Apple's TV app gives Apple TV a new look — and I hate it

Apple TV app on Apple TV set-top box showing new sidebar
(Image credit: Apple)

Over the holidays, I had some time off, which meant catching up with a backlog of streaming shows and movies that had accumulated during my holiday preparations. And that meant some quality time with my Apple TV set-top box.

All this binging happened to coincide with Apple updating the tvOS software that powers the Apple TV. Specifically, Apple rolled out a redesign to the Apple TV app that's at the center of the set-top box experience, with an eye toward making that app the first place you go when you fire up your streaming device.

Well — at least I enjoyed the movies and TV shows I got to stream. The new interface that's taken over my Apple TV? That I didn't care for so much. In fact, I'd go so far as to say that it's hobbled the Apple TV experience for me.

It is safe to assume Apple does not share my assessment. "The redesigned Apple TV app makes it easier than ever for users to watch the shows, movies, and sports they love through an intuitive interface that brings content to the forefront," said Eddy Cue, Apple’s senior vice president of services in an announcement trumpeting the Apple TV app update. In the interest of keeping things civil, I'll only mutter that "intuitive" is doing a lot of hefty lifting in that sentence.

Apple TV app's new sidebar

Apple TV app on Apple TV streaming device showing sidebar

(Image credit: Future)

The highlight of the Apple TV software update, such as it is, is a new sidebar within the TV app that's designed to be a control center for your viewing experience. Here you have quick links to Apple TV Plus and MLS Season Pass, whether you subscribe to either service or not. (I've got Apple TV Plus, but not the soccer.) There are also sub-sections for sports, Apple's iTunes Store and the library of stuff you've downloaded from Apple over the years. Below that a Channels & Apps section lets you jump to the apps and streaming services you frequent the most.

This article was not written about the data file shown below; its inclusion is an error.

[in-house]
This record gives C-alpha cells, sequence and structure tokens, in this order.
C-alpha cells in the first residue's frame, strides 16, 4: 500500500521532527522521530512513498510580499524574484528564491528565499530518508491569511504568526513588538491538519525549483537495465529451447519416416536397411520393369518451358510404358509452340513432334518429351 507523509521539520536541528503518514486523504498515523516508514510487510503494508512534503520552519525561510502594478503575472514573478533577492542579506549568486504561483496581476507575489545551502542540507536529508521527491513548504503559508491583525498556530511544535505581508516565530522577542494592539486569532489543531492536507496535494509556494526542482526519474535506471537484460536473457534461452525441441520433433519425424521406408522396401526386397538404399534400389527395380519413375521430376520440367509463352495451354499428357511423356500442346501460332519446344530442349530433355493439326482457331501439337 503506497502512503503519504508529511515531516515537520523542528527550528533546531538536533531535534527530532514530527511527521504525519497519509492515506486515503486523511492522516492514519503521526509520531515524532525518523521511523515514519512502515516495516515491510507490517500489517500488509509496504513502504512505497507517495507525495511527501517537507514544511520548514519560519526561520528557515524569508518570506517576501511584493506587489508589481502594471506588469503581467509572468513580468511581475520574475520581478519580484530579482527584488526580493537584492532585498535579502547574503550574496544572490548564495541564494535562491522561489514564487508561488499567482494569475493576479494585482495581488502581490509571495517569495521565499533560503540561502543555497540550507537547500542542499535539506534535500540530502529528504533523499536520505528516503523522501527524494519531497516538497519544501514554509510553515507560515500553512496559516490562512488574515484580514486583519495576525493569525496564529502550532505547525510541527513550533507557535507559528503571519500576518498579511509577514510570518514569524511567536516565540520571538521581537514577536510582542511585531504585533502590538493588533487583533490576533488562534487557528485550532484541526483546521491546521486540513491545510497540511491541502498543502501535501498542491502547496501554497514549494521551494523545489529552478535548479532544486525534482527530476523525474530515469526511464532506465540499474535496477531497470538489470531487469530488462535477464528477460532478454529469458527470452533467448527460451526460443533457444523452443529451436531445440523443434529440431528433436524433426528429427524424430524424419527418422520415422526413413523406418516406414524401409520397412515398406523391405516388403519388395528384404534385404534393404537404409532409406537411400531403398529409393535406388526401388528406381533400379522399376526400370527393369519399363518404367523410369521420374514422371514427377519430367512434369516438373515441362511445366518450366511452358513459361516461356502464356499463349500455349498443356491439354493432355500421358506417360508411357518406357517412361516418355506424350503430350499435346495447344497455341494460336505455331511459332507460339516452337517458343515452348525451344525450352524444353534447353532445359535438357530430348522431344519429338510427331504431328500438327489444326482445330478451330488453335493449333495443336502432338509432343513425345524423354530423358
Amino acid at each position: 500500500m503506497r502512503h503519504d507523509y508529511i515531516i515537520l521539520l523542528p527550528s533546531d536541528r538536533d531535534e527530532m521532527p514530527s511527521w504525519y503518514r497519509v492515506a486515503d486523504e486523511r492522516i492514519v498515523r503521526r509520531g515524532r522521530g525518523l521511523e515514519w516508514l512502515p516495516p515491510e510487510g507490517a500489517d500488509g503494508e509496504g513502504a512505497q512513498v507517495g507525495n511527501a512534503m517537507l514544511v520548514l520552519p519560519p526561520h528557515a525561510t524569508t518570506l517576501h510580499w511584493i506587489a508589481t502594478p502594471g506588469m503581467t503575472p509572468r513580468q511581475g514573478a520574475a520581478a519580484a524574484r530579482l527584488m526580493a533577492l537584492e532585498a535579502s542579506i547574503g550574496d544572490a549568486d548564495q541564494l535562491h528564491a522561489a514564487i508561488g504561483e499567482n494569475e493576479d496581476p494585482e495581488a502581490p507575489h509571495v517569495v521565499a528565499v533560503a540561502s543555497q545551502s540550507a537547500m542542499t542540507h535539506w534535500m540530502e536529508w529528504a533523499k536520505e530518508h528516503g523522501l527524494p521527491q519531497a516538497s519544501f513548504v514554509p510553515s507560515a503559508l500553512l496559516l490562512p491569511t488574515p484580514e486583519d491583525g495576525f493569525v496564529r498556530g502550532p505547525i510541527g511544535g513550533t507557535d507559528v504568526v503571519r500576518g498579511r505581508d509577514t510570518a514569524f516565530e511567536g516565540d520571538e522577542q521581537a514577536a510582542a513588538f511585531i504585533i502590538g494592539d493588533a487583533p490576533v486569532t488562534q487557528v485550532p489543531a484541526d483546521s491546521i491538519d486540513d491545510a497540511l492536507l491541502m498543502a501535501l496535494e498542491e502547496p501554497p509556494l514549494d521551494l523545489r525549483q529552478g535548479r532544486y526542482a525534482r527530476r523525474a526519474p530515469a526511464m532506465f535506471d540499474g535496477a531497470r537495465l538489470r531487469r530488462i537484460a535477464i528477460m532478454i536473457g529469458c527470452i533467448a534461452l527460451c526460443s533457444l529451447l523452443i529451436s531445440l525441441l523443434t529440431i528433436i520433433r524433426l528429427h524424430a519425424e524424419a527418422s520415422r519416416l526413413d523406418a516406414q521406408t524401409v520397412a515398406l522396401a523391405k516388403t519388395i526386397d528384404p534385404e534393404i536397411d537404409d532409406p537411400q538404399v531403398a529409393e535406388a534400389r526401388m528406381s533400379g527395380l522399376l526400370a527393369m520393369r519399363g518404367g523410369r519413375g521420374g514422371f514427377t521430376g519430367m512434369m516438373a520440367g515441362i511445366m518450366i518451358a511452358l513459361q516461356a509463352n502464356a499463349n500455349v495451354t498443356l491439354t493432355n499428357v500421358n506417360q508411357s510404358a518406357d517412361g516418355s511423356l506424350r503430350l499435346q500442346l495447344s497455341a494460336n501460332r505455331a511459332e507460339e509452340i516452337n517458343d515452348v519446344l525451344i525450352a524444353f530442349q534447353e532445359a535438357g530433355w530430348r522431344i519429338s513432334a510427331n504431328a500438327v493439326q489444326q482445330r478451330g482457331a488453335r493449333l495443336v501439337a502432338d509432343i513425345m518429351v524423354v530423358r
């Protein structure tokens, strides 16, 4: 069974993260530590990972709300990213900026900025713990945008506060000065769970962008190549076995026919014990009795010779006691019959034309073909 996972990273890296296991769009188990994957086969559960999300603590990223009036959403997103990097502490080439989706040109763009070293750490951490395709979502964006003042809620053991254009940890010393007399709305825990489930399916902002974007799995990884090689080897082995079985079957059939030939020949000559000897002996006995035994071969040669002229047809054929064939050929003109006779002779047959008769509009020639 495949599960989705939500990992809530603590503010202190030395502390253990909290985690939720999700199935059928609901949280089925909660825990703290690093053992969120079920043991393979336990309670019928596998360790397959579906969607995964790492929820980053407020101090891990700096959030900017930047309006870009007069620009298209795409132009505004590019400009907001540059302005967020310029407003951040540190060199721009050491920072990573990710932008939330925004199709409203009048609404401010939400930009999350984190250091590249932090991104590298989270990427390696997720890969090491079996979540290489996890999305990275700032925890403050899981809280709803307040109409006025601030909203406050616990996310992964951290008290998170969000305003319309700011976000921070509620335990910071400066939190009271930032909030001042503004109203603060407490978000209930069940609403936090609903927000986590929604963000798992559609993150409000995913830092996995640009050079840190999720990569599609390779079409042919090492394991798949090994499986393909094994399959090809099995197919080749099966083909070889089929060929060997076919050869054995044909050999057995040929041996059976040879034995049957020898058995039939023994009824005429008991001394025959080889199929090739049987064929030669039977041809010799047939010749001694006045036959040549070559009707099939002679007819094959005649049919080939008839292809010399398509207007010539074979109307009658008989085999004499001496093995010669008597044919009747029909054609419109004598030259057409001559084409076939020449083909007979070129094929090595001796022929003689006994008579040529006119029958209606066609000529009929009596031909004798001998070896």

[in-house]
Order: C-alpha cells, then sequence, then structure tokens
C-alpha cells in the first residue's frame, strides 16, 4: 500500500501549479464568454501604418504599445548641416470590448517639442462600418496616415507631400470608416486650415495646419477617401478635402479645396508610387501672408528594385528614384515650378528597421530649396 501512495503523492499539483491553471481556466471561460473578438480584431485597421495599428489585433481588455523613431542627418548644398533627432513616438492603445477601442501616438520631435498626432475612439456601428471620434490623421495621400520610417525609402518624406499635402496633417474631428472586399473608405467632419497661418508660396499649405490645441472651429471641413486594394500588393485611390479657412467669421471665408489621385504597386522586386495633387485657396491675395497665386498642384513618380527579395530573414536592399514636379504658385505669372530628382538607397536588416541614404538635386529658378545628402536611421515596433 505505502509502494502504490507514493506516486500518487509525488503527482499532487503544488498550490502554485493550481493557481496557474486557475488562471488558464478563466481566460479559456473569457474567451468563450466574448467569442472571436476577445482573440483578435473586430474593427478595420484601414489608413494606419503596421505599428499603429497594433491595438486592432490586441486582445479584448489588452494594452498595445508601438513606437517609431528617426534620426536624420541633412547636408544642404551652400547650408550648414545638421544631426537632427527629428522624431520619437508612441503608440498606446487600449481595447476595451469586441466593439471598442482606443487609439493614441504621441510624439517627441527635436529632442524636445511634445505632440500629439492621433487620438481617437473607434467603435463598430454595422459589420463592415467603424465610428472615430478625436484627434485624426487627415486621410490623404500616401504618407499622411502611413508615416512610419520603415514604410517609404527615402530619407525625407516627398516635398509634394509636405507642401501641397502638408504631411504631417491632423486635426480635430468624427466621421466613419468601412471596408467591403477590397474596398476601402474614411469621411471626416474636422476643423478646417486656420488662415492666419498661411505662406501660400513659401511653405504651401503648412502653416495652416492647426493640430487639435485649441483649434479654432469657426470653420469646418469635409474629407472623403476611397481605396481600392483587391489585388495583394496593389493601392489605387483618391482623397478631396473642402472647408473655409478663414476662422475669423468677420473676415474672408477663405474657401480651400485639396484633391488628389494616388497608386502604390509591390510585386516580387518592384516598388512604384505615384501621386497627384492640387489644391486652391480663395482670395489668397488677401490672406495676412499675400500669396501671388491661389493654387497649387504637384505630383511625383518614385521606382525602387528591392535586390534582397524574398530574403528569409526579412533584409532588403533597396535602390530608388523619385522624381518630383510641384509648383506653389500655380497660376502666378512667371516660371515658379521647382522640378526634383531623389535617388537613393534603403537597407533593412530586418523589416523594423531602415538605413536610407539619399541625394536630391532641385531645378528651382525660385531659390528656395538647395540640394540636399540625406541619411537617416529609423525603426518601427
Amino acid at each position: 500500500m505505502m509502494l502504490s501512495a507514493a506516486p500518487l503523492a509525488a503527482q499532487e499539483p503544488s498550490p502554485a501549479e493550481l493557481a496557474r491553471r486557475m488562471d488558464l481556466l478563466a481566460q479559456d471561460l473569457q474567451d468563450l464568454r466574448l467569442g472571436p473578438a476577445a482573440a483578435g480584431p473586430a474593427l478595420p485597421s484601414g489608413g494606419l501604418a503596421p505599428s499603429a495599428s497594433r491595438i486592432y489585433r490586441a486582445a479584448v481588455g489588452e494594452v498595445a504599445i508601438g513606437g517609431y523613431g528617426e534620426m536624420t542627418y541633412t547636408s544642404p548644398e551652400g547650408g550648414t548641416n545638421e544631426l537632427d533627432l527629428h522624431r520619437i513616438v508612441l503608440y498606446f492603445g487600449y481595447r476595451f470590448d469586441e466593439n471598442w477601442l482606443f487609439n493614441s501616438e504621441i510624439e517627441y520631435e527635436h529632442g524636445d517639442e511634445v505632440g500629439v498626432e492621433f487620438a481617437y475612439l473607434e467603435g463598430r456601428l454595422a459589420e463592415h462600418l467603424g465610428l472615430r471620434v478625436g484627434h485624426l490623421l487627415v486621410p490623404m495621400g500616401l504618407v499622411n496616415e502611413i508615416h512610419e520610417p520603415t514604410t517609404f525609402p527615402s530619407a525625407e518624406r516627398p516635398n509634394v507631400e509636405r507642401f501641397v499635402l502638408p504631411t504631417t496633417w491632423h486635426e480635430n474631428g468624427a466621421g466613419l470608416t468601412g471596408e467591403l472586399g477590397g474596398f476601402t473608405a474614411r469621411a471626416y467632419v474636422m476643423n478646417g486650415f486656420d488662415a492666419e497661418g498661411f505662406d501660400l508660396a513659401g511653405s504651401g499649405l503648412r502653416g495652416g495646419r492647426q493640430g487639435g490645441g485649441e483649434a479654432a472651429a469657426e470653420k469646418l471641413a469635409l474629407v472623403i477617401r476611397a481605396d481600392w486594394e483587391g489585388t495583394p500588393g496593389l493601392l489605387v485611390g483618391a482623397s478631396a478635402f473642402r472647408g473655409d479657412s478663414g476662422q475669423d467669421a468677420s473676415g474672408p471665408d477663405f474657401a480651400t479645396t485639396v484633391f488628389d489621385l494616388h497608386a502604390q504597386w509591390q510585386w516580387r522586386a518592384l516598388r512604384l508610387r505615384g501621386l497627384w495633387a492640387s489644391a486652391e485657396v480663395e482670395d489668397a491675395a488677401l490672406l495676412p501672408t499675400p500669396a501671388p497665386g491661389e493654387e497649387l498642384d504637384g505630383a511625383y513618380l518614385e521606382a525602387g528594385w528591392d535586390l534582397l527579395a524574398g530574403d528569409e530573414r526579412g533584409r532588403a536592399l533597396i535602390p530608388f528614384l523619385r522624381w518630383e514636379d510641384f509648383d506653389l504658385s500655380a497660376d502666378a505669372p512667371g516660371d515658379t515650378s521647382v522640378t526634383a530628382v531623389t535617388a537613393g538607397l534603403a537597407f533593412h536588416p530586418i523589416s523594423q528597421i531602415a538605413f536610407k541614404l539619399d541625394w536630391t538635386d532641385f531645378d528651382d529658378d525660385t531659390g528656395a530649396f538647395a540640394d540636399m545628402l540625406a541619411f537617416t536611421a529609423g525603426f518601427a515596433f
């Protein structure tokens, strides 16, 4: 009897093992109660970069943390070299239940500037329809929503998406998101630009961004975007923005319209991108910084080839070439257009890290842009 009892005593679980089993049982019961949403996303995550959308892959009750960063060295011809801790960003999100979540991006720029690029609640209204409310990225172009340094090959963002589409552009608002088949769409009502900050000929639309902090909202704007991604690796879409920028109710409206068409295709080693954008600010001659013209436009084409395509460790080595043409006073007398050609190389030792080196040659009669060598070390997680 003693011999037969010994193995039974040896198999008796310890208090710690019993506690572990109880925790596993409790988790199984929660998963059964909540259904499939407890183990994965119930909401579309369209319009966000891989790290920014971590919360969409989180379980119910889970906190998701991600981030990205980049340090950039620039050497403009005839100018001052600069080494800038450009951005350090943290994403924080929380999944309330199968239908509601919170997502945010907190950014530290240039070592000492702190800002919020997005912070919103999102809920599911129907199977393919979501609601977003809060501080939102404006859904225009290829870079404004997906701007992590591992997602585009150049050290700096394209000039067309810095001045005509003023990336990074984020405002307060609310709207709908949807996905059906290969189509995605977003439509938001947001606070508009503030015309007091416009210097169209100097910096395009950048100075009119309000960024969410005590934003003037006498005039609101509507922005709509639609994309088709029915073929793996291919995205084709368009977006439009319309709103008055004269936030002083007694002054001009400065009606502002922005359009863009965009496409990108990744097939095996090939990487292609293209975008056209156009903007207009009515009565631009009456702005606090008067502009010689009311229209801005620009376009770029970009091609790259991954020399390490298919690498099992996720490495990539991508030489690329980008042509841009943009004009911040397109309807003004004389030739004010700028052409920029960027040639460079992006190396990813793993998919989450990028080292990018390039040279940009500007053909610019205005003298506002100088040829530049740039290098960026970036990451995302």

The sidebar also has a search tool that seems to duplicate the search tool in the main tvOS menu. At the top of the screen, at least in the Apple TV setbox version of the TV app, you'll find a user profile that you can click on to switch between users. This makes switching admittedly more easy than it was before, and it's the one improvement Apple's new sidebar really brings to the experience.

Otherwise, the problems with the sidebar far outweigh whatever ease of use it's supposed to bring. For starters, you have to be in Apple's own TV app to access it — you can't just call it up in the main menu to easily jump around to the places on your set-top box that you want to be. Finding the sidebar itself is not very intuitive, either — once you're in the TV app, you have to swipe all the way to the left then navigate to a backward arrow to call it up. If this interface is supposed to simplify navigation, why make it so complicated to find?

Apple TV — what went wrong

Apple TV interface for TV Shows channel

(Image credit: Future)

But the biggest thing that has me grinding my molars when I think about this app redesign is how it's broken the rest of the Apple TV streaming device experience.